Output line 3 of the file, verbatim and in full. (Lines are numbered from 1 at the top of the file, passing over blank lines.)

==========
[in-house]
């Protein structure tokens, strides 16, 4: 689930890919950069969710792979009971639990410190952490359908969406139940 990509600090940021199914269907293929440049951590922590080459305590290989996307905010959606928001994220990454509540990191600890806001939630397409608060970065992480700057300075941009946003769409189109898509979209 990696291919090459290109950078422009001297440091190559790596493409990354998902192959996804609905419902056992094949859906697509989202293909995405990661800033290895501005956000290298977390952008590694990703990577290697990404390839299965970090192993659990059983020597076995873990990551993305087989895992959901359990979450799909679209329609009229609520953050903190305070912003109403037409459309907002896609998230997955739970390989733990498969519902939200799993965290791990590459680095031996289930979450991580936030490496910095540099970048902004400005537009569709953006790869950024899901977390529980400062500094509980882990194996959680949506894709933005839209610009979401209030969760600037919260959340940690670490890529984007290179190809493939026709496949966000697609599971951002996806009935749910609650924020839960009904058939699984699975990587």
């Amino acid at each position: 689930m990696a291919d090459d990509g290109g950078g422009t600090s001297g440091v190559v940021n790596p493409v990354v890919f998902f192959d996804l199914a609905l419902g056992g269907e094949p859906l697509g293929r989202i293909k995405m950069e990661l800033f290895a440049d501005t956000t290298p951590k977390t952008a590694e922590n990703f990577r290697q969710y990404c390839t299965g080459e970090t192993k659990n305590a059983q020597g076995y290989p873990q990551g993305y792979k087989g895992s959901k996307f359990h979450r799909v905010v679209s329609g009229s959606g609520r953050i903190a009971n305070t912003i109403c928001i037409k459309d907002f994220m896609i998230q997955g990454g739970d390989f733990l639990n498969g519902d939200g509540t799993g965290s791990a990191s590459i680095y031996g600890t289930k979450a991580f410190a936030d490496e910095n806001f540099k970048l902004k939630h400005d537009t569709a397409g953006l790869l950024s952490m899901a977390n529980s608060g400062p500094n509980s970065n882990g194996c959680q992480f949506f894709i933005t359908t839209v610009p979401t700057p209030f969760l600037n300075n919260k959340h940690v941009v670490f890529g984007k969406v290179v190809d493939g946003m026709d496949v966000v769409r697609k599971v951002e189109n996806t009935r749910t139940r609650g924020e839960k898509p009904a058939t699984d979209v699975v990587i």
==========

């Amino acid at each position: 689930m990696a291919d090459d990509g290109g950078g422009t600090s001297g440091v190559v940021n790596p493409v990354v890919f998902f192959d996804l199914a609905l419902g056992g269907e094949p859906l697509g293929r989202i293909k995405m950069e990661l800033f290895a440049d501005t956000t290298p951590k977390t952008a590694e922590n990703f990577r290697q969710y990404c390839t299965g080459e970090t192993k659990n305590a059983q020597g076995y290989p873990q990551g993305y792979k087989g895992s959901k996307f359990h979450r799909v905010v679209s329609g009229s959606g609520r953050i903190a009971n305070t912003i109403c928001i037409k459309d907002f994220m896609i998230q997955g990454g739970d390989f733990l639990n498969g519902d939200g509540t799993g965290s791990a990191s590459i680095y031996g600890t289930k979450a991580f410190a936030d490496e910095n806001f540099k970048l902004k939630h400005d537009t569709a397409g953006l790869l950024s952490m899901a977390n529980s608060g400062p500094n509980s970065n882990g194996c959680q992480f949506f894709i933005t359908t839209v610009p979401t700057p209030f969760l600037n300075n919260k959340h940690v941009v670490f890529g984007k969406v290179v190809d493939g946003m026709d496949v966000v769409r697609k599971v951002e189109n996806t009935r749910t139940r609650g924020e839960k898509p009904a058939t699984d979209v699975v990587i």